The Garden Library: book reviews
October 17th, 2007
Reading great garden writing is one of life’s joys. And one of my favorite pastimes is to spend time savoring the words written by friends and fellow garden writers.
Here are two books I recently reviewed for Pacific Horticulture magazine (an important resource for anyone who gardens in the West).
The Bellevue Botanical Garden: Celebrating the First 15 Years, by Marty Wingate (2007, The Bellevue Botanical Garden Society), 9×12 inches, 112 pages, $19.95. To order: Bellevue Botanical Garden.
“The moment you enter the garden, you will sense that the BBG is as personal as a beloved private garden,” writes Nancy Davidson Short in her back-cover tribute to this book. Indeed, in author Marty Wingate’s colorful narrative of this relatively young garden, the passion of its supporters’ “ownership” influences all aspects of the Bellevue Botanical Garden’s inception and evolution.
To celebrate the garden’s first 15 years, the BBG Society asked Wingate and book designer Virginia Hand to sift through decades of archival material dating back to the 1940s, conduct first-person interviews, and edit hundreds of images contributed by volunteer and professional horticultural photographers. The result is a timely and timeless document that captures the roots of BBG – from the gift of land by benefactors Cal and Harriet Shorts to the partnership between the BBG Society and the City of Bellevue’s Parks Department.
Revealing her talents as a garden tour guide and garden writer, Wingate escorts her readers through BBG’s multilayered narrative, stopping at important venues to recount a small historical detail, or focusing closely on noteworthy plant specimens. She enthusiastically retells the story of this “living jewel” and its influence on regional, national and international audiences who number 300,000 visitors each year.
The book’s most inspiring section covers “The Gardens” — including the Entrance Garden, Northwest Perennial Alliance Borders, Yao Japanese Garden, Shorts Ground Cover Garden, Waterwise Garden, Alpine Rock Garden, Fuchsia Garden, Native Discovery Garden and Lost Meadow/Loop Trail.
Illustrated with exquisite photographs of plant combinations and garden portraits, the history of these specialty gardens is also shared through interviews with key volunteers who helped design, install, tend to and nurture their creation.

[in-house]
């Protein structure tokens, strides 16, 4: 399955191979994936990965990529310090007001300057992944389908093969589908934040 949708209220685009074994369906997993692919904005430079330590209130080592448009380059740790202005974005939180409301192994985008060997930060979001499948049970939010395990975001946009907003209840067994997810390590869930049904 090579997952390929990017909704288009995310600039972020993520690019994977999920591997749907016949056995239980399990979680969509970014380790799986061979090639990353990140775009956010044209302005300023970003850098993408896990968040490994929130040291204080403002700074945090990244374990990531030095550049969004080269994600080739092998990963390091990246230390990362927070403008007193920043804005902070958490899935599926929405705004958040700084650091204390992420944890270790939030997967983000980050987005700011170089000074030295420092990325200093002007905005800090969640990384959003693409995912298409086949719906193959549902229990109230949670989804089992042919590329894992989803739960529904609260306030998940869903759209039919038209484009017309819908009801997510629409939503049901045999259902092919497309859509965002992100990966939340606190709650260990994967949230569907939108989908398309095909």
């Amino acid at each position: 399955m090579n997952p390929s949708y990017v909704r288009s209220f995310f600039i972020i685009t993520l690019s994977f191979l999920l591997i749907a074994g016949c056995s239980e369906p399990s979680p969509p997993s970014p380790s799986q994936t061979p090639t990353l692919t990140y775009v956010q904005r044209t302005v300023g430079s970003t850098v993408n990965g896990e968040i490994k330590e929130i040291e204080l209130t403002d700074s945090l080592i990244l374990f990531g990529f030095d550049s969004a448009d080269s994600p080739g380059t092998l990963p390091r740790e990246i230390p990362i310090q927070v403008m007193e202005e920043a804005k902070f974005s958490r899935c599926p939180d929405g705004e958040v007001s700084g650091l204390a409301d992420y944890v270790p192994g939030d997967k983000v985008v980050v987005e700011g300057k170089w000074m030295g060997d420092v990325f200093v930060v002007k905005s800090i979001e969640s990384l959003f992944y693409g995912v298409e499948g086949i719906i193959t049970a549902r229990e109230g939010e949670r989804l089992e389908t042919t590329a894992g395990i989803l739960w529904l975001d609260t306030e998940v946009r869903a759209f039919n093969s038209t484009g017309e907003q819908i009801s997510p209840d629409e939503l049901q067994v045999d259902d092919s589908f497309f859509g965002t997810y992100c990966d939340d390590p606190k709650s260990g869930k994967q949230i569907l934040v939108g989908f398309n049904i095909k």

And ultimately, that’s the heart and soul of this book: How members of the gardening community – from avid lay gardeners to professional landscape designers and horticultural educators – turned the dream of a botanical garden into a beautiful reality for the public.
California Gardener’s Guide, Volume II, by Nan Sterman (2007, Cool Springs Press) 7×10 inches, 271 pages, $24.95. To order: Plant Soup.
In the interest of full disclosure, I admit to being more than a little familiar with the format of Nan Sterman’s excellent new book, California Gardener’s Guide, Volume II. In 2005, Mary Robson and I coauthored the Washington and Oregon Gardener’s Guide, its Northwest cousin.
I am a newcomer to California, having relocated to Ventura County in August 2006. And I’ve been waiting for this book ever since. Having given up my Seattle garden, along with plants like hostas and hellebores that loved shade and moist growing conditions, I’m faced with a new backyard, a tabula rasa for a novice to California gardening. Like many gardeners, I want to grow and nurture plants that are appropriate for my surroundings, including ornamental natives.
Sterman, a California gardening expert who embraces sustainable practices such as designing with drought-tolerant plants, serves up her top recommendations: 186 plants for California’s diverse growing areas.
This is no small task, as Sterman notes in her introduction: “From north to south and east to west, there are dramatic differences in vegetation, geology, topography and climate.”
Before revealing her recommendations for the “best of the best” — annuals/biennials, bulbs, fruits, groundcovers, herbs, ornamental grasses, perennials, shrubs, succulents, trees and vines — Sterman introduces the beginning gardener (or California newbies like me) to the state’s five primary growing regions. She includes useful charts that outline average annual rainfall, maximum and minimum temperatures for each region, including: the coast, inland valleys, the Central Valley, low deserts and high deserts.
With Mediterranean conditions accounting for much of the state’s geogrpahy, Sterman zeroes in on native plants and those from other Mediterranean regions adapted to California’s low-water conditions. She also covers “thirstier” plants, edibles and ornamentals that are noteworthy for their “return on investment” (fruit, berries or fragrance). In the one-page plant profiles, Sterman makes note of species with low water, moderate water and high water needs. Useful icons also indicate whether the plant attracts butterflies or hummingbirds, supports bees, is edible, fragrant, produces fruits, is long-blooming or appropriate as a cut flower, provides food or shelter for wildlife, has colorful foliage, is drought tolerant, a good container plant, grows well in Mediterranean conditions, adds a tropical look to the garden, tolerates coastal conditions and is a California native.
I really appreciate the “zone” graphic which shows a tiny map of California on each page (this is a clever feature that I wish Mary and I had used in our version of the state plant guide). The map is shaded to allow readers to tell at-a-glance whether a plant is hardy for the region in which they live; Sterman also includes the estimated minimum temperature for the plant.
Now I can take the California Gardener’s Guide along on plant-shopping excursions and use it to find something other than the ubiquitous agapanthus (okay, we thought that was a “rare” plant in Seattle: now I see it growing in clumps at the corner gas station!).